• Narrower term: "environmental law"

    3. Use limiters. (e.g., search fields like title or abstract, publication date, format type).

       In OneSearch see options under Refine Search.

    4. Search for a short phrase with quotation marks. 

       Examples: 

    • "environmental law"
    • "enviornmental justice"

    Subject Terms

    Subject Terms can help you identify effective keywords. Most databases list Subjects in their search results.

    For example, in OneSearch

    1. Do an initial search. 

    2. Under Refine Search click on Subject.

    Database Search Fields

    Records in library databases are made of "fields." Fields can help narrow your search.

    Examples:

    • author
    • title
    • journal title
    • abstract
    • publisher
    • date/year of publication
    • subject/descriptor
    • all text (searches the full text, if available)


    Improving Search Results with Fields

    • Most databases automatically search by keyword (looking for the term anywhere in the record).

    • Limit the field for a search term to narrow the results. 

    • Fields are usually in drop down boxes.

    • If the database has a single search box with no drop-down menu, look for an "Advanced Search" option.

     


    Adapted from SAIS Library, Johns Hopkins Univ. "Database Search Tips" Guide

    Phrase searching

    Use quotation marks or parentheses around search words to search for a phrase. 
    (Otherwise most databases will find records that include both terms, but not necessary the terms as a phrase.)

    Examples:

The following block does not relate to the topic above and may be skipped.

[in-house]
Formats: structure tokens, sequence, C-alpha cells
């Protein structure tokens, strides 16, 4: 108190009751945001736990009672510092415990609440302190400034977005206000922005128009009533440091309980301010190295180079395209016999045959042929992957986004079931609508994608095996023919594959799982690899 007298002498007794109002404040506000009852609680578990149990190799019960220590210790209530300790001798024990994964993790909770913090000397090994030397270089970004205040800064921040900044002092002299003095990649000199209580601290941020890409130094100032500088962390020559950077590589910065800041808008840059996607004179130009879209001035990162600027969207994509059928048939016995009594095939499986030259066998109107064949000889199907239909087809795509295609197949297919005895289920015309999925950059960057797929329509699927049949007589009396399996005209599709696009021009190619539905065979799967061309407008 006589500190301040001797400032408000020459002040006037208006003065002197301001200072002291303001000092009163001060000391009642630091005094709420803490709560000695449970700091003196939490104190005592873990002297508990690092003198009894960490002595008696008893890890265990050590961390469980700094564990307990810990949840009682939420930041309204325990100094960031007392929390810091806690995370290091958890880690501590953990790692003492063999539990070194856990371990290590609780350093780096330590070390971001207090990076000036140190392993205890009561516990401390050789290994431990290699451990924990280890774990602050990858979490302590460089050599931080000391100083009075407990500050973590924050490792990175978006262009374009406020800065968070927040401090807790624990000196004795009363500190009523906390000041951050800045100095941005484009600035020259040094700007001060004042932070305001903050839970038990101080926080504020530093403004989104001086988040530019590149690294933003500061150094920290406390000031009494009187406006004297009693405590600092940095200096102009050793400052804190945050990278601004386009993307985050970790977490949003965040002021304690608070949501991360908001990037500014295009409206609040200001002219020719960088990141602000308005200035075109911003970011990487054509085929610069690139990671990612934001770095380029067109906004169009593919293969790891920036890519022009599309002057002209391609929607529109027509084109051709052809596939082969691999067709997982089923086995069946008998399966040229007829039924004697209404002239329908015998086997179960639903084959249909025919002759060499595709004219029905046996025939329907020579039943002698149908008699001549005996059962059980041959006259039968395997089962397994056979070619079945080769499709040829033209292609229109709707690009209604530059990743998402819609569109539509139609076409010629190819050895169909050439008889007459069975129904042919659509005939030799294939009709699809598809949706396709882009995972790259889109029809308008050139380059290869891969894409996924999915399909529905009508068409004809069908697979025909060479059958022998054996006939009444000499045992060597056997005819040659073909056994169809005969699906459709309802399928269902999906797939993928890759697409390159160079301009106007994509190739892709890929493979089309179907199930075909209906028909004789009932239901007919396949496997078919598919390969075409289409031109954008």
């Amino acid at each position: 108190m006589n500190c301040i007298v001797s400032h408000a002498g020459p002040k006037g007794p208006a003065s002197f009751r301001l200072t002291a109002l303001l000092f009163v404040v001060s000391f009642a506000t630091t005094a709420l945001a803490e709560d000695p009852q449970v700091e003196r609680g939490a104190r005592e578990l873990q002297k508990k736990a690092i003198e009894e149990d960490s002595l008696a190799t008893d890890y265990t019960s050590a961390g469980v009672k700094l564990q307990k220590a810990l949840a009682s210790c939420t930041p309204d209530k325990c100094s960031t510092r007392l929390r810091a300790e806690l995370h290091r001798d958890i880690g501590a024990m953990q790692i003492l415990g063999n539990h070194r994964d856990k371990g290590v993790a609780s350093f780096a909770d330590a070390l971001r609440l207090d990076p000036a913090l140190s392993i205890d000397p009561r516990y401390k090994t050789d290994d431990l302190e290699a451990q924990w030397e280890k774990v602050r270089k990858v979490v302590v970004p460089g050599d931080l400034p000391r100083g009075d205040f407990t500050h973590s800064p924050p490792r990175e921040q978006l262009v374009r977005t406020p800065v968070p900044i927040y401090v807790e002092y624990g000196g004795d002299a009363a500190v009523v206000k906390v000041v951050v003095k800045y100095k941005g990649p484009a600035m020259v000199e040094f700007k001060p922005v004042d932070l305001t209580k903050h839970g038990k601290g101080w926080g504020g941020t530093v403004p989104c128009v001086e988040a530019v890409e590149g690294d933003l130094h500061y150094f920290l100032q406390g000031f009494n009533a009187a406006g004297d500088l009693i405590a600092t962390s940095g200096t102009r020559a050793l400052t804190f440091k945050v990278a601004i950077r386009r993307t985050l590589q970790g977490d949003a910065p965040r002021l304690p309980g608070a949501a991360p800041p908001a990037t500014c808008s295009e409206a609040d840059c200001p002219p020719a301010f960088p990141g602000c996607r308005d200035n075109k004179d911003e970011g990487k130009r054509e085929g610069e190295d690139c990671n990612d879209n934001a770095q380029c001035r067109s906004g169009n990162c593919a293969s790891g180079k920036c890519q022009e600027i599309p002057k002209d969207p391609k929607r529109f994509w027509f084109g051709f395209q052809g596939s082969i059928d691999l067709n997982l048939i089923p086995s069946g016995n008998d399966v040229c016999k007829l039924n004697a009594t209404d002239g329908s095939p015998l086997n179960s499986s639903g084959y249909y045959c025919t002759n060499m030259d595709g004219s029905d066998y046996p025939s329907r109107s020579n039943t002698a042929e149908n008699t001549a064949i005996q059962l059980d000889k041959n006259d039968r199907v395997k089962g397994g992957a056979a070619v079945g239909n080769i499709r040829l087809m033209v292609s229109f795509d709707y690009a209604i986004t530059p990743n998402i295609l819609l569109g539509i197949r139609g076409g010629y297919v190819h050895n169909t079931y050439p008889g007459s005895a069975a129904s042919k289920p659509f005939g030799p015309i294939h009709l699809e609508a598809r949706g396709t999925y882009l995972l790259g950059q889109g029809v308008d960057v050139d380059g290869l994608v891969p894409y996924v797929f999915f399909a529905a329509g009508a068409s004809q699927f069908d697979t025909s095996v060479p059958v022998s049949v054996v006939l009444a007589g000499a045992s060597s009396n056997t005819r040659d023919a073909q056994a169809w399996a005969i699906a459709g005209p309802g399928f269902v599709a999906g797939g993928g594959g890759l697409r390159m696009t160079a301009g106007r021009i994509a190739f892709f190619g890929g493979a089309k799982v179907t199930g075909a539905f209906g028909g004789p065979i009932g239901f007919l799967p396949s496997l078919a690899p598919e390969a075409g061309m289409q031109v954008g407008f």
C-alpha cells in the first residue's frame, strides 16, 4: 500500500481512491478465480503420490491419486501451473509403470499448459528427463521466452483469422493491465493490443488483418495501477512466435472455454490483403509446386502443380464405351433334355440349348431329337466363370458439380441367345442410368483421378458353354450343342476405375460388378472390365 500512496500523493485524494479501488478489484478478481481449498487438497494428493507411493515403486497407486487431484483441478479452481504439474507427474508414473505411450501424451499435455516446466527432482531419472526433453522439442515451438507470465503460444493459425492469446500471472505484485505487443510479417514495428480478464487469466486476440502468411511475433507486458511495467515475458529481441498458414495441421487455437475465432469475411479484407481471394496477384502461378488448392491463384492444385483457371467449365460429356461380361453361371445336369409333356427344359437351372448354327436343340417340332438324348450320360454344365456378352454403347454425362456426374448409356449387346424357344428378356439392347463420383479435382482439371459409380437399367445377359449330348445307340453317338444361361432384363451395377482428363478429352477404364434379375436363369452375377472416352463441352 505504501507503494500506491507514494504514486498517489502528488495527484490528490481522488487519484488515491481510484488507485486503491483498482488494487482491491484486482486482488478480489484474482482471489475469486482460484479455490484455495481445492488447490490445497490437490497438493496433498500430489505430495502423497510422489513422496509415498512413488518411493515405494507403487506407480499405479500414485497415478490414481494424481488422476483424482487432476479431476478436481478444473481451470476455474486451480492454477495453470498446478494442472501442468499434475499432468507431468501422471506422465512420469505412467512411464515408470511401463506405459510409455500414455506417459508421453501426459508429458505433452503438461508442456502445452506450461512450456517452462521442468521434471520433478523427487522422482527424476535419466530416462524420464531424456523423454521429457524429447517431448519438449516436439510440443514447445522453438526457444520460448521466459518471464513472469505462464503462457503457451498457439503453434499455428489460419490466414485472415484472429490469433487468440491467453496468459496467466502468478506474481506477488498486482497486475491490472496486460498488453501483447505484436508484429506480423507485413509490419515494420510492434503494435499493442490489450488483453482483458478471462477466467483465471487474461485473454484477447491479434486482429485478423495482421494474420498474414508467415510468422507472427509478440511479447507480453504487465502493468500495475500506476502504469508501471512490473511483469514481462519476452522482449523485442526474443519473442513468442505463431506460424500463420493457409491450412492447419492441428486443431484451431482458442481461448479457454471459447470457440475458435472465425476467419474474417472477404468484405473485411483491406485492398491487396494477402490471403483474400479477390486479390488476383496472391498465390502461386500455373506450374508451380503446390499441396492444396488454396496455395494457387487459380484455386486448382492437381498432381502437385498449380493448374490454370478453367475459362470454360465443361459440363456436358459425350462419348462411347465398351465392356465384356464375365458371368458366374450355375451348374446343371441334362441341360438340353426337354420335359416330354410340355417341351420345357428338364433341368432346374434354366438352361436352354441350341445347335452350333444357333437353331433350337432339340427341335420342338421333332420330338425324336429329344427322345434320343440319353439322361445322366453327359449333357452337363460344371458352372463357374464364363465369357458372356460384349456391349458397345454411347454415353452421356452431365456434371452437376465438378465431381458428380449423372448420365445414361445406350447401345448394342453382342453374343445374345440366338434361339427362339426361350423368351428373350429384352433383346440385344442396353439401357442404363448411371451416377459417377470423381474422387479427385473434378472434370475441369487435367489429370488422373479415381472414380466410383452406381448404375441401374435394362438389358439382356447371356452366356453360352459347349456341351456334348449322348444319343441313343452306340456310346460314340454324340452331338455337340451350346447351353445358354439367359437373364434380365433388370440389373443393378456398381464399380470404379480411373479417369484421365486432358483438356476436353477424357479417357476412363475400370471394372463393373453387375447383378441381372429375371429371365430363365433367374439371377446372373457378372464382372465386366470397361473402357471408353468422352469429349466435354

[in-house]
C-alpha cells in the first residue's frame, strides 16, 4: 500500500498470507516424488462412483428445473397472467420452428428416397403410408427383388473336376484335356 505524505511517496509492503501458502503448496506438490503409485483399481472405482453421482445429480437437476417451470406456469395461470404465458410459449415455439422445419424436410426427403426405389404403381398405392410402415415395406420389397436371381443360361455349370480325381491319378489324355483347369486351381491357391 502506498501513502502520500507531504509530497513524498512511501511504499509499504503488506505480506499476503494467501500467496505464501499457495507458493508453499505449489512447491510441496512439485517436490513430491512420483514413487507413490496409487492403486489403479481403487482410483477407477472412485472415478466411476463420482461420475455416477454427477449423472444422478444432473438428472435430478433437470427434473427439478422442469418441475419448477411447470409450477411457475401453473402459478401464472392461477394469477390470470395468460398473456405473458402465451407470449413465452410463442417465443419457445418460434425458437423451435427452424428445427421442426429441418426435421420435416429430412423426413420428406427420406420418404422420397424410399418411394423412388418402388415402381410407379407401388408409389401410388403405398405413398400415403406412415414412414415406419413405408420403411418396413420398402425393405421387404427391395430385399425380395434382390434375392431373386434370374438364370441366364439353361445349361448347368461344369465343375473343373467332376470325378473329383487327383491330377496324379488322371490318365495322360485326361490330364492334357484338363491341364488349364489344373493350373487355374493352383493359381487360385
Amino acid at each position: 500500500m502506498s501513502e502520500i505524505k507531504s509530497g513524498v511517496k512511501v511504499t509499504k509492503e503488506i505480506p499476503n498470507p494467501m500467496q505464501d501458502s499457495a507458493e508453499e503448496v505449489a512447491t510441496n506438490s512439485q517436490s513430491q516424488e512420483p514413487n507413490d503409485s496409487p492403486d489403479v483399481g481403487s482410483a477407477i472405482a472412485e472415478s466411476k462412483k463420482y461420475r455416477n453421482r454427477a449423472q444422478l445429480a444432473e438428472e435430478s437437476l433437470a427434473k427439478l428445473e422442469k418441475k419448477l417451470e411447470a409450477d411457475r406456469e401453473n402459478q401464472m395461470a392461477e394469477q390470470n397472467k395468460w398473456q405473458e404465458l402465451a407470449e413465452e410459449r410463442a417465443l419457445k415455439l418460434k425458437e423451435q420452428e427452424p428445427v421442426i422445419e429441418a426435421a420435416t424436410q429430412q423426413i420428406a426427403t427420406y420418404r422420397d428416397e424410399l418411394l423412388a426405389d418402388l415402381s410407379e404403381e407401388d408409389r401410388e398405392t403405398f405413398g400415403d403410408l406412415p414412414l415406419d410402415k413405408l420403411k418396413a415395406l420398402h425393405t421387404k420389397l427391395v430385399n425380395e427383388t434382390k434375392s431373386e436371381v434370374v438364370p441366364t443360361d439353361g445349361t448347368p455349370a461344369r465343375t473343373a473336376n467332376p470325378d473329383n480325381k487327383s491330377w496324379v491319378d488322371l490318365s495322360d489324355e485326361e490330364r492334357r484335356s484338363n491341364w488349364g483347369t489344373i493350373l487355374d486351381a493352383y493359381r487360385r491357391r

"middle east"
    "united nations peacekeeping forces"
    "civil society"


    Adapted from SAIS Library, Johns Hopkins Univ. "Database Search Tips" Guide

    Truncation

    Truncation broadens your search to include variant word endings and spellings. Enter the root of a word and then the truncation symbol.

      Examples:

      elect* = election, electoral, elections
      econ* = economy, economic, economics, econometric, economique
      politi* = politics, political, politician, politique, politische

      The most commonly used truncation symbol is an asterisk (*)
      A exception is LexisNexis Academic, which uses an exclamation mark (!).


      Adapted from SAIS Library, Johns Hopkins Univ. "Database Search Tips" Guide

      Nesting

      Nesting is the use of parenthesis to put search words into sets. Use nesting with AND, OR, or NOT, 

      Example: 
      success AND (education OR employment) 

      (records will contain the word success, AND either the word education OR the word employment)

      Nesting is often used when search terms have similar meanings:

      Example: 
      education AND (employment OR jobs)

      Wildcards

      ? Wildcards are similar to truncation, but substitute a symbol for just one character.

      Examples:

      wom?n = woman, women

      democrati?ation = democratisation, democratization

      defen?e = defence, defense

      19?? = any  number between 1900 and 1999

      The most commonly used single wildcard symbol is a question mark. Some exceptions:

      If in doubt, check the help screens of the database you're using.


      Adapted from SAIS Library, Johns Hopkins Univ. "Database Search Tips" Guide

      More Resources